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Google Wave promises a space in real time for people simultaneously working on a project, from different places. But Pune-based Colayer claims they developed this idea a decade back and are doing very well. Vishal Gangawane brings you the details
Posted On Saturday, July 04, 2009 at 04:52:44 AM
Google Wave could have well been born out of a decade-old idea that was developed in Pune. Colayer — a web conversation technology eerily similar to the Wave — is a name you might be hearing a lot more now, after Google Wave is launched later this year.
Years before Google thought of the Wave, Colayer came up with a technology they claimed would render email redundant. Imagine you are working on a project as a team.
To communicate frequently with all members, you use email. But email is not real time and works within the ‘isolation’ of your own inbox.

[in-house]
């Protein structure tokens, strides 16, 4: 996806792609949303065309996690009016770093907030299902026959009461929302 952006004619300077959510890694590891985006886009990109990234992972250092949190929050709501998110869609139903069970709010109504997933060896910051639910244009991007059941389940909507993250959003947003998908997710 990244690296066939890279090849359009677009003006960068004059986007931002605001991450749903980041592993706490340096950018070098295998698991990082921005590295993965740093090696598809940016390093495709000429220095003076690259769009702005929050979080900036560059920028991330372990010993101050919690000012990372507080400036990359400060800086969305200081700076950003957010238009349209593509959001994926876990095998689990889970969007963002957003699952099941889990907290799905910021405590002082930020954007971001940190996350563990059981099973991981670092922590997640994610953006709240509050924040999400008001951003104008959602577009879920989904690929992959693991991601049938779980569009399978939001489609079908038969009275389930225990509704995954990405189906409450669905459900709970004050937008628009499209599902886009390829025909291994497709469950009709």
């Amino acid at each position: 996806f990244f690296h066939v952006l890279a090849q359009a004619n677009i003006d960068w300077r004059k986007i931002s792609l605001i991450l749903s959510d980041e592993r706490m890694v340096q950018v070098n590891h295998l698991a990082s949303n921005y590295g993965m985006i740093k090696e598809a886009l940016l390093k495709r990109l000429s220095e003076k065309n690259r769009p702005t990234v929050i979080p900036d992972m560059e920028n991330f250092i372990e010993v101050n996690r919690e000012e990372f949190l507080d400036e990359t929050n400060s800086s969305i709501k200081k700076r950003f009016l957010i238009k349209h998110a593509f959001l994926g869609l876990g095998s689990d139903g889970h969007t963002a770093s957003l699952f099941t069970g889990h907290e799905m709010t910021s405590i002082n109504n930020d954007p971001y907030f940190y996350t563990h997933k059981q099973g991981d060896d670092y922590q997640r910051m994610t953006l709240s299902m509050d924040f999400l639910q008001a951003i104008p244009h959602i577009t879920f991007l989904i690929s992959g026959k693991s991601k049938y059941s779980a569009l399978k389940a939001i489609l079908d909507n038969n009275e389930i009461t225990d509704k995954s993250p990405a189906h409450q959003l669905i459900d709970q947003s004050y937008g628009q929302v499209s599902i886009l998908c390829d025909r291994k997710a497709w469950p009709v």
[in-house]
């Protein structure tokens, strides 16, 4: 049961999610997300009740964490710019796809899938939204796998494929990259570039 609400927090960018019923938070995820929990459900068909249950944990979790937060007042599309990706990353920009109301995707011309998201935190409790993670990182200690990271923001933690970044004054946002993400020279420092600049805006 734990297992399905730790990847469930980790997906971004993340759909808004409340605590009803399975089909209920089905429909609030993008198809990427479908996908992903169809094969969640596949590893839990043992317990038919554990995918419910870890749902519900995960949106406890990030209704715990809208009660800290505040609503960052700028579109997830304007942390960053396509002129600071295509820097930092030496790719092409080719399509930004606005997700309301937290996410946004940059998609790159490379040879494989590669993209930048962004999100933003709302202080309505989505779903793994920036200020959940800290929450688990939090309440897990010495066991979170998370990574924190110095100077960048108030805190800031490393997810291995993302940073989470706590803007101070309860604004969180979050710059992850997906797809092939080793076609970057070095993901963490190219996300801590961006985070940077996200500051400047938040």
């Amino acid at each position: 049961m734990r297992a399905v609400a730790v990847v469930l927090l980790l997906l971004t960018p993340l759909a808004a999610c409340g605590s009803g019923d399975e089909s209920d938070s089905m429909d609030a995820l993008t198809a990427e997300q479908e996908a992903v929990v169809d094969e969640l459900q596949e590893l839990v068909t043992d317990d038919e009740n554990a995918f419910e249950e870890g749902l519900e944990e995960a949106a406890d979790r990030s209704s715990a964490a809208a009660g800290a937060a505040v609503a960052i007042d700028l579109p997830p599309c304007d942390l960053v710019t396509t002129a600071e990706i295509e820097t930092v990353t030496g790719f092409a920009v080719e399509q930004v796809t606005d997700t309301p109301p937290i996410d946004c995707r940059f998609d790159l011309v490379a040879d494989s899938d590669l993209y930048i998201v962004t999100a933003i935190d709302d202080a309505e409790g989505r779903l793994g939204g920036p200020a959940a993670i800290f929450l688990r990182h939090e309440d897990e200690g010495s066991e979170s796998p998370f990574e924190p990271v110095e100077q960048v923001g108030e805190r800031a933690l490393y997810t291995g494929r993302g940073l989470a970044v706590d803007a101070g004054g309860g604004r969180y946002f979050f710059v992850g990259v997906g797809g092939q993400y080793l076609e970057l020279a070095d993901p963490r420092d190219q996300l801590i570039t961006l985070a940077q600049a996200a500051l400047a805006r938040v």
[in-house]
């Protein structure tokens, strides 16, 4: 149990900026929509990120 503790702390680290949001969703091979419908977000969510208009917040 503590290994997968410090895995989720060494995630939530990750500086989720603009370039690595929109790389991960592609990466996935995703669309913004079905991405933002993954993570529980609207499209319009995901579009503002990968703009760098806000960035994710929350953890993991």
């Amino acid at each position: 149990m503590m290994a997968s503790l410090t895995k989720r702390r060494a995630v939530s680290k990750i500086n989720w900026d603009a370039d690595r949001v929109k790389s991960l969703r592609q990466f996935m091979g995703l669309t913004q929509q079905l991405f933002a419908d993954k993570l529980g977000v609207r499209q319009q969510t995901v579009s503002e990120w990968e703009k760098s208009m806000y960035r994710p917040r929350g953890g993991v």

Your emails fragment information — for instance dealing with multiple copies of mails, the need to go back and check old email conversations, the issue of CCeing and BCCeing emails trying to keep everyone within the loop. Colayer makes all that go.
Everyone can see in real time, what team members do, what they work on — and all information stays at one place. All tools needed to communicate and work together are embedded into the Colayer platform.”
Colayer vs Wave
So how is Colayer different from Google Wave? Hegi said, “Communications happen within context, not within tools. Wave is at the beginning of its concepts.
It looked very impressive in the demo. If there is only a merger of different tools, a huge amount of information is created. But the underlying importance of structuring is lost.
Imagine if a company starts using Google Wave for its everyday communication, the participants will end up with an ocean of Waves.
The biggest problem will be that participants will not get a quick overview of what is new or relevant to them.
The content of a chat for example, the ‘Hello, how are you, and how is the weather’ does not have the same relevance as for example: the outcome of a meeting, decisions made, a final document or lists of open questions or open tasks.”